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http://dx.doi.org/10.1667/RR15087.1DOI Listing
December 2018

Non-Nutritive Sucking in the Preterm Infant.

Am J Perinatol 2019 02 6;36(3):268-276. Epub 2018 Aug 6.

Department of Quality, Safety, and Practice Excellence, St. Louis Children's Hospital, St. Louis, Missouri.

Objective: To identify the progression of non-nutritive sucking (NNS) across postmenstrual age (PMA) and to investigate the relationship of NNS with medical and social factors and oral feeding.

Study Design: Fifty preterm infants born at ≤32 weeks gestation had NNS assessed weekly starting at 32 weeks PMA with the NTrainer System. Oral feeding was assessed at 38 weeks PMA.

Results: There were increases in NNS bursts per minute ( = 0.005), NNS per minute ( < 0.0001), NNS per burst ( < 0.001), and peak pressure ( = 0.0003) with advancing PMA. Level of immaturity and medical complications were related to NNS measures ( < 0.05). NNS measures were not related to Neonatal Oral Motor Assessment Scale scores. Smaller weekly change in NNS peak pressure ( = 0.03;  = -1.4) was related to feeding success at 38 weeks PMA.

Conclusion: Infants demonstrated NNS early in gestation. Variability in NNS scores could reflect medical complications and immaturity. More stable sucking pressure across time was related to feeding success at 38 weeks PMA.
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http://dx.doi.org/10.1055/s-0038-1667289DOI Listing
http://www.ncbi.nlm.nih.gov/pmc/articles/PMC6561102PMC
February 2019

An Innovative ECMO Staffing Model to Reduce Harm.

J Perinat Neonatal Nurs 2018 Jul/Sep;32(3):204-205

St Louis Children's Hospital St Louis, Missouri.

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http://dx.doi.org/10.1097/JPN.0000000000000355DOI Listing
September 2019

Manual Expression of Breast Milk: A Strategy to Aid in Breastfeeding Success.

J Perinat Neonatal Nurs 2018 Apr/Jun;32(2):102-103

St Louis Children's Hospital St Louis, Missouri.

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http://dx.doi.org/10.1097/JPN.0000000000000328DOI Listing
September 2019

Circulating Cytokine/Chemokine Concentrations Respond to Ionizing Radiation Doses but not Radiation Dose Rates: Granulocyte-Colony Stimulating Factor and Interleukin-18.

Radiat Res 2018 06 13;189(6):634-643. Epub 2018 Apr 13.

c   Biodosimetry Program, Armed Forces Radiobiology Research Institute, Bethesda, Maryland.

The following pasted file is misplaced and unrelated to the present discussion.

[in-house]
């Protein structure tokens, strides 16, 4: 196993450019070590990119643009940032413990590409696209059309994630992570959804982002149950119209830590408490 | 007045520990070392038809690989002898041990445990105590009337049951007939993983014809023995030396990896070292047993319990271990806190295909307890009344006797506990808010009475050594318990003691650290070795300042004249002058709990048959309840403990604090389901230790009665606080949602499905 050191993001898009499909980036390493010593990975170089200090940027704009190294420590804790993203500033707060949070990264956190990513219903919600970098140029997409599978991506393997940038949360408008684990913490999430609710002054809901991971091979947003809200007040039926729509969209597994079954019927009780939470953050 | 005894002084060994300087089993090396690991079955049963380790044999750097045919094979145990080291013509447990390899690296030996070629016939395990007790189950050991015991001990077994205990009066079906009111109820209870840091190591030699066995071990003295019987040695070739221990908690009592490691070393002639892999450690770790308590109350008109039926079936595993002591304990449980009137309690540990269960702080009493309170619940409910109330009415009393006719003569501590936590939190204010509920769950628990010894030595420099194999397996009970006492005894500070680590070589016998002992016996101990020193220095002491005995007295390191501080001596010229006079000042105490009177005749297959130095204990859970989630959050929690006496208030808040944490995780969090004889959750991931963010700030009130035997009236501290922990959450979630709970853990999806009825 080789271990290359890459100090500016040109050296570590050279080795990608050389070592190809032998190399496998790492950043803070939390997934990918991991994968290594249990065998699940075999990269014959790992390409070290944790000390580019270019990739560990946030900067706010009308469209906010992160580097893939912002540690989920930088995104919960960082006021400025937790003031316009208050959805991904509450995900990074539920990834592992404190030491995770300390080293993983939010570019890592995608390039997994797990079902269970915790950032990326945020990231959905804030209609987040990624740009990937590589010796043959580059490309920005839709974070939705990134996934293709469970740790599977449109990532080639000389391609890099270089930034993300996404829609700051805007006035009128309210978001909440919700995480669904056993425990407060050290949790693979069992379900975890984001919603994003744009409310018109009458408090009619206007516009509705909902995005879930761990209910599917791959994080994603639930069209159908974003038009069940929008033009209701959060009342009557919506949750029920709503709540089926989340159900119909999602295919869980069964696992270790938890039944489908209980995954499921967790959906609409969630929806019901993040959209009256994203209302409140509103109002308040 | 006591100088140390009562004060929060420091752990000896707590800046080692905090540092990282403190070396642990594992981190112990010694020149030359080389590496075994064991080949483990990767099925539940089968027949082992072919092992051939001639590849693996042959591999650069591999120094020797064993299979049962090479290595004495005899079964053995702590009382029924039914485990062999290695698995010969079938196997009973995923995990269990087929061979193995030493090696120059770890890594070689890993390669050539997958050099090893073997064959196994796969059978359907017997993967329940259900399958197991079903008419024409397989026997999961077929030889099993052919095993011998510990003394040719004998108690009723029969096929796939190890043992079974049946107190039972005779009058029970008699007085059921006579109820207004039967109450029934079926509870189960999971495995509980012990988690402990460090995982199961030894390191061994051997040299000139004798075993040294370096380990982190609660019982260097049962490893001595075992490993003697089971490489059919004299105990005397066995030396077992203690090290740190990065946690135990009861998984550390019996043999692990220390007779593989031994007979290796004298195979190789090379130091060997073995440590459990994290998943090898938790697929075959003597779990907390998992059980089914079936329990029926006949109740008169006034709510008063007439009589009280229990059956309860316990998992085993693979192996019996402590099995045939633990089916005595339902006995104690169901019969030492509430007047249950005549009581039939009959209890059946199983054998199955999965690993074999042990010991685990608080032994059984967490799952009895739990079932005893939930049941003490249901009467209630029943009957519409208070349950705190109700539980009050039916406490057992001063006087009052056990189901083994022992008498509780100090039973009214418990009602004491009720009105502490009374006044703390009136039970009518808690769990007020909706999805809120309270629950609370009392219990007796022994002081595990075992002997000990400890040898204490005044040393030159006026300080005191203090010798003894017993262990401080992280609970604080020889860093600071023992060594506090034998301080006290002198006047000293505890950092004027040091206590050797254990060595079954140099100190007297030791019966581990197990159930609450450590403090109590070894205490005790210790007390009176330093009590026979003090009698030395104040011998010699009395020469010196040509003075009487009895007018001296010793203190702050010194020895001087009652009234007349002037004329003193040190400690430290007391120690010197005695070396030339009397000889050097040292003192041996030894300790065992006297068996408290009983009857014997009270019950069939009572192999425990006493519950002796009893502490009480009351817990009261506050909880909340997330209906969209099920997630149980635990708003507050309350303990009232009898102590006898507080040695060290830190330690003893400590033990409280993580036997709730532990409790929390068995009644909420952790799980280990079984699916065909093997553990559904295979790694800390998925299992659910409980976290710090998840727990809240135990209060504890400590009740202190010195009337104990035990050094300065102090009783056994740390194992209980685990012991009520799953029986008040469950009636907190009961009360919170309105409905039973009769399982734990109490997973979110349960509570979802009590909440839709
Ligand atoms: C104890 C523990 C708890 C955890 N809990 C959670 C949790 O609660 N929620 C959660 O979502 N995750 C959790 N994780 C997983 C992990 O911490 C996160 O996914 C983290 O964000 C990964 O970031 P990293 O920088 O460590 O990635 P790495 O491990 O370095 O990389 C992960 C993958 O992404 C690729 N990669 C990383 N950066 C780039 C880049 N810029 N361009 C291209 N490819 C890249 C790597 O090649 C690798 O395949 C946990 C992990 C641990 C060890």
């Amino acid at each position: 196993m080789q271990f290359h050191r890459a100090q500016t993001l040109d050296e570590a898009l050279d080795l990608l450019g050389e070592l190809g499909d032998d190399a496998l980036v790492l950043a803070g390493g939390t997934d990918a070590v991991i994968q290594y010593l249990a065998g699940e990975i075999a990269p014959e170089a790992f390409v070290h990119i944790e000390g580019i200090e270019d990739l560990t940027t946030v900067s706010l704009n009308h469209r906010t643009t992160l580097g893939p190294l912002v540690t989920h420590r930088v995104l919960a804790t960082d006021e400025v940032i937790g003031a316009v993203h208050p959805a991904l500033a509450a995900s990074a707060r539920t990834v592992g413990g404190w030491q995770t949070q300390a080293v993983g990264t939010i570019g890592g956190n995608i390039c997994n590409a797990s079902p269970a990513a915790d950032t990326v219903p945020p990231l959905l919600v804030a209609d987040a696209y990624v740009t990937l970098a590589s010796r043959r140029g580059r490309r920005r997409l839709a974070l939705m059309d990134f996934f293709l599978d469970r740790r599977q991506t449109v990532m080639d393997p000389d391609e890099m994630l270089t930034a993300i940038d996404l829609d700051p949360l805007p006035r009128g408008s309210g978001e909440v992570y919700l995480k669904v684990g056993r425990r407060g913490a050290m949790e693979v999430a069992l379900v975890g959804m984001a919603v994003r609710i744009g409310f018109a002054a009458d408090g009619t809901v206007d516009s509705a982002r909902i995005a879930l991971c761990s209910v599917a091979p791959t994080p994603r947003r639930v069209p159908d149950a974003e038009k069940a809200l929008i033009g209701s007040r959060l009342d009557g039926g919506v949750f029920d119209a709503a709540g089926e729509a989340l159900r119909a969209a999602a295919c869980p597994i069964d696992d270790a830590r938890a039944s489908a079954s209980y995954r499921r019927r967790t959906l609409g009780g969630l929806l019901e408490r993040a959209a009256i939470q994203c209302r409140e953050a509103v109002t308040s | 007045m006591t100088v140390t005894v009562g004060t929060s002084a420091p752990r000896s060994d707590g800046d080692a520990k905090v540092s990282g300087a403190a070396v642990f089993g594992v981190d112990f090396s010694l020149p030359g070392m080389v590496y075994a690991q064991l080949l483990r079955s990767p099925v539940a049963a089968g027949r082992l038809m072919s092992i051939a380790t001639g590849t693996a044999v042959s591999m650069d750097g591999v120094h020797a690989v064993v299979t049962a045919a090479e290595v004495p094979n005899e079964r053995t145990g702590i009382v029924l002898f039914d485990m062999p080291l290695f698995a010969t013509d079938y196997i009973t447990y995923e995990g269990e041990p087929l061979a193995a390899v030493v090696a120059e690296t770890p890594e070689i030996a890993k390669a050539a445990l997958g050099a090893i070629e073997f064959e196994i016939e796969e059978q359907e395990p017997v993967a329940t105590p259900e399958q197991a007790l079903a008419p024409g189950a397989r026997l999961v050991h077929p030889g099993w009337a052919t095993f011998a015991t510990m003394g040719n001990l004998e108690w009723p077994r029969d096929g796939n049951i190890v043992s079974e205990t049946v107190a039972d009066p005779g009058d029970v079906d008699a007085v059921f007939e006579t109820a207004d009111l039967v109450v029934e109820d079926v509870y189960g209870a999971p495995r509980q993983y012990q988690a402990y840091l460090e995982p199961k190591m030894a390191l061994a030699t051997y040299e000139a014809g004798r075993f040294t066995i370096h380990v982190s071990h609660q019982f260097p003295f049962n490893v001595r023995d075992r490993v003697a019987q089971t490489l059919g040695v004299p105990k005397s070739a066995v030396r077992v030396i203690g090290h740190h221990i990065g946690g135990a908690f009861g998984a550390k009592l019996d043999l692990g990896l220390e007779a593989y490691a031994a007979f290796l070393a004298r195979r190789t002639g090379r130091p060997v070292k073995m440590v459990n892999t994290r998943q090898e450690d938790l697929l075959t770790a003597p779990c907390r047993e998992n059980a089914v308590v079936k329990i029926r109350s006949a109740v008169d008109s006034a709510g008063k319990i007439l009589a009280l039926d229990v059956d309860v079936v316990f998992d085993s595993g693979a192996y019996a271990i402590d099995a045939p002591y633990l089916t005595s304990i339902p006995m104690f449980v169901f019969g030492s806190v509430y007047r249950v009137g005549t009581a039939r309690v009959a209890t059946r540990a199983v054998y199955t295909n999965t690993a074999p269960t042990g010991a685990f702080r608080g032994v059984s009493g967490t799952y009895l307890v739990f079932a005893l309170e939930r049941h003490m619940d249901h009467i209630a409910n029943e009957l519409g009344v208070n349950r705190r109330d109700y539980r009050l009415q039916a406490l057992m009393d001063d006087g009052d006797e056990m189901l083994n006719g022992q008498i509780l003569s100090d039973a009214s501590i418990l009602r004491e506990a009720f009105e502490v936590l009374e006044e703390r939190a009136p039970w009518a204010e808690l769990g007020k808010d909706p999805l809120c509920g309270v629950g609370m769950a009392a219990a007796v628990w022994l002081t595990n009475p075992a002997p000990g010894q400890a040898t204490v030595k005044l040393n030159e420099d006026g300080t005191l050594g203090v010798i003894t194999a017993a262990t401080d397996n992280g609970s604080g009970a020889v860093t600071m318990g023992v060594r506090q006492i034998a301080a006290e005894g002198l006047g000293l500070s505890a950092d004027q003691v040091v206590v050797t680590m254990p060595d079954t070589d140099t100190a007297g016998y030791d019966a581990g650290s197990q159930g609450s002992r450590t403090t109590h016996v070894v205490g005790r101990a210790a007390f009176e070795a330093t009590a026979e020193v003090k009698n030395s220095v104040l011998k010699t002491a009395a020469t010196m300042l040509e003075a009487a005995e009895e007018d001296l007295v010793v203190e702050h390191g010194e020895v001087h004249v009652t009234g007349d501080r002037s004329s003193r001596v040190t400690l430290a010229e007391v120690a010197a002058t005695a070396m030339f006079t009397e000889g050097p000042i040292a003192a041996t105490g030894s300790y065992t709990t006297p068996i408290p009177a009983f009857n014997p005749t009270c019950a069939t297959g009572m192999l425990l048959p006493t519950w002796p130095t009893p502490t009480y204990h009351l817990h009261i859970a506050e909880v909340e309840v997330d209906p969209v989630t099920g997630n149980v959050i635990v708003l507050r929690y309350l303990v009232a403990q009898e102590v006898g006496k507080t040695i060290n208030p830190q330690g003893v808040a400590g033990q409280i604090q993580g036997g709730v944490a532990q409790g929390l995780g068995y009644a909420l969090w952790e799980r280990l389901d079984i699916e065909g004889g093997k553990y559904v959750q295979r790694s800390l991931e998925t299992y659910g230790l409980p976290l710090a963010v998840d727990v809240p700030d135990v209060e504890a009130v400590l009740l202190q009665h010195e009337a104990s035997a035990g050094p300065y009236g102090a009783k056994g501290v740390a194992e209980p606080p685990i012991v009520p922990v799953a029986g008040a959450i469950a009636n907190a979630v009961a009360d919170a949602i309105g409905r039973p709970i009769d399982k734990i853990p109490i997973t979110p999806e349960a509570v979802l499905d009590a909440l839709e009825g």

Exposure to ionizing radiation is a crucial life-threatening factor in nuclear and radiological incidents. It is known that ionizing radiation affects cytokine/chemokine concentrations in the blood of B6D2F1 mice. It is not clear whether radiation dose rates would vary the physiological response. Therefore, in this study we utilized data from two experiments using B6D2F1 female mice exposed to six different dose rates ranging from low to high rates. In one experiment, mice received a total dose of 8 Gy (LD) of Co gamma radiation at four dose rates: 0.04, 0.15, 0.30 and 0.47 Gy/min. Blood samples from mice were collected at 24 and 48 h postirradiation for cytokine/chemokine measurements, including interleukin (IL)-1β, IL-6, IL-10, keratinocyte cytokine (KC), IL-12p70, IL-15, IL-17A, IL-18, granulocyte-colony stimulating factor (G-CSF), granulocyte macrophage (GM)-CSF, macrophage (M)-CSF, monokine induced by gamma interferon (MIG), tumor necrosis factor (TNF)-α, fibroblast growth factor (FGF)-basic, vascular endothelial growth factor (VEGF) and platelet-derived growth factor basic (PDGF-bb). At 24 h after ionizing irradiation at dose rate of 0.04 Gy/min, significant increases were observed only in G-CSF and M-CSF ( P < 0.05). At 0.15 Gy/min, IL-10, IL-17A, G-CSF and GM-CSF concentrations were increased. At 0.3 Gy/min, IL-15, IL-18, G-CSF, GM-CSF, M-CSF, MCP-1, MIP-2, MIG, FGF-basic, VEGF and PDGF-bb were significantly elevated ( P < 0.05). At 0.47 Gy/min, IL-6, KC, IL-10, MCP-1, G-CSF, GM-CSF and M-CSF were significantly increased. At 48 h postirradiation, all cytokines/chemokines except MCP-1 returned to or were below their baselines, suggesting these increases are transient at LD irradiation. Of note, there is a limitation on day 2 because cytokines/chemokines are either at or below their baselines. Other parameters such as fms-like tyrosine kinase receptor-3 ligand (Flt-3 ligand) concentrations and lymphocyte counts, which have proven to be unaffected by radiation dose rates, can be used instead for assessing the radiation dose. However, in a separate radiation dose and time-course experiment, increases in IL-18 and G-CSF depended on the radiation doses but showed no significant differences between 0.58 and 1.94 Gy/min ( P > 0.05) at 3 and 6 Gy but not 12 Gy. G-CSF continued to increase up to day 7, whereas IL-18 increased on day 4 and remained above baseline level on day 7. Therefore, time after irradiation at different doses should be taken into consideration. To our knowledge, these results are the first to suggest that ionizing radiation, even at a very low-dose-rate (0.04 Gy/min), induces circulating G-CSF increases but not others for selected time points; radiation-induced increases in IL-18 at radiation dose rates between 0.15 and 1.94 Gy/min are also not in a radiation dose-rate-dependent manner. C-CSF, lymphocyte counts and circulating Flt-3 ligand should be explored further as possible biomarkers of radiation exposure at early time points. IL-18 is also worthy of further study as a potential biomarker at later time points.